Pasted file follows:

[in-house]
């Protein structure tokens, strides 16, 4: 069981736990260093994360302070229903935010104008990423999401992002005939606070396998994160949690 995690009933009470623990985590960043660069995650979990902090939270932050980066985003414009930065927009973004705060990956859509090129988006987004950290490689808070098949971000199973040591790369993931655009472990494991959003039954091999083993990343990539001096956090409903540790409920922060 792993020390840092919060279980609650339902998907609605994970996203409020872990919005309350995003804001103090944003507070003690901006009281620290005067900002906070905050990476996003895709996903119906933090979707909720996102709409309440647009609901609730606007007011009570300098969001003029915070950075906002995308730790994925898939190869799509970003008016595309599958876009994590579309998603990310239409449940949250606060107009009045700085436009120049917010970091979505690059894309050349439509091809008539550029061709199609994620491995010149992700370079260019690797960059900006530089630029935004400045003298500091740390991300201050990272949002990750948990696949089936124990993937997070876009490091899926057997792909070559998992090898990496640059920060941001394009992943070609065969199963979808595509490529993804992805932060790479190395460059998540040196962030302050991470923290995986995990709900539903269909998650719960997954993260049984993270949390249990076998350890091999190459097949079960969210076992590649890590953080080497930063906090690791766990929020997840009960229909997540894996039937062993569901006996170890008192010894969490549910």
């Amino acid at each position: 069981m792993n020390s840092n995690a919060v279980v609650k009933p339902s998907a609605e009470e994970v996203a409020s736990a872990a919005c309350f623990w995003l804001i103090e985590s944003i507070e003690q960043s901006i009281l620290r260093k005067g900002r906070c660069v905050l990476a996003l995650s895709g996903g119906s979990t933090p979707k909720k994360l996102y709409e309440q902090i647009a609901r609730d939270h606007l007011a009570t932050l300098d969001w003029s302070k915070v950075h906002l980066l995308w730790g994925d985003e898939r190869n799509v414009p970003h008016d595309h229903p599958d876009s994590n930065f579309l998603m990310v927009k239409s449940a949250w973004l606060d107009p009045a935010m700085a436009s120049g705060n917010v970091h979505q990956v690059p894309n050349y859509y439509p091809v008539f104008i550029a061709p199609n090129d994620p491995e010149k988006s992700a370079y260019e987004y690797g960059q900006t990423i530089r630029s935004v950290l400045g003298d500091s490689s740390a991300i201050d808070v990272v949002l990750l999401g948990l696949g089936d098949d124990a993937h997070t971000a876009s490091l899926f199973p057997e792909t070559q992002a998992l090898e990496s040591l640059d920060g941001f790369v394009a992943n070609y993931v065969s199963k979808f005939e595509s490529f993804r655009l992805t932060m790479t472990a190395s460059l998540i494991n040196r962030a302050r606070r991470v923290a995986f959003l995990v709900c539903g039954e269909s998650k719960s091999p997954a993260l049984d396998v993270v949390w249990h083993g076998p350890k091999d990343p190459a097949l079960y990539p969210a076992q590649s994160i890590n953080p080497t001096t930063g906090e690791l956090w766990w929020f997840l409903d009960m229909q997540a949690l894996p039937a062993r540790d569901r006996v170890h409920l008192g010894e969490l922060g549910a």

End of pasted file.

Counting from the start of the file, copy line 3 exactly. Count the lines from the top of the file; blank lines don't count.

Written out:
């Amino acid at each position: 069981m792993n020390s840092n995690a919060v279980v609650k009933p339902s998907a609605e009470e994970v996203a409020s736990a872990a919005c309350f623990w995003l804001i103090e985590s944003i507070e003690q960043s901006i009281l620290r260093k005067g900002r906070c660069v905050l990476a996003l995650s895709g996903g119906s979990t933090p979707k909720k994360l996102y709409e309440q902090i647009a609901r609730d939270h606007l007011a009570t932050l300098d969001w003029s302070k915070v950075h906002l980066l995308w730790g994925d985003e898939r190869n799509v414009p970003h008016d595309h229903p599958d876009s994590n930065f579309l998603m990310v927009k239409s449940a949250w973004l606060d107009p009045a935010m700085a436009s120049g705060n917010v970091h979505q990956v690059p894309n050349y859509y439509p091809v008539f104008i550029a061709p199609n090129d994620p491995e010149k988006s992700a370079y260019e987004y690797g960059q900006t990423i530089r630029s935004v950290l400045g003298d500091s490689s740390a991300i201050d808070v990272v949002l990750l999401g948990l696949g089936d098949d124990a993937h997070t971000a876009s490091l899926f199973p057997e792909t070559q992002a998992l090898e990496s040591l640059d920060g941001f790369v394009a992943n070609y993931v065969s199963k979808f005939e595509s490529f993804r655009l992805t932060m790479t472990a190395s460059l998540i494991n040196r962030a302050r606070r991470v923290a995986f959003l995990v709900c539903g039954e269909s998650k719960s091999p997954a993260l049984d396998v993270v949390w249990h083993g076998p350890k091999d990343p190459a097949l079960y990539p969210a076992q590649s994160i890590n953080p080497t001096t930063g906090e690791l956090w766990w929020f997840l409903d009960m229909q997540a949690l894996p039937a062993r540790d569901r006996v170890h409920l008192g010894e969490l922060g549910a």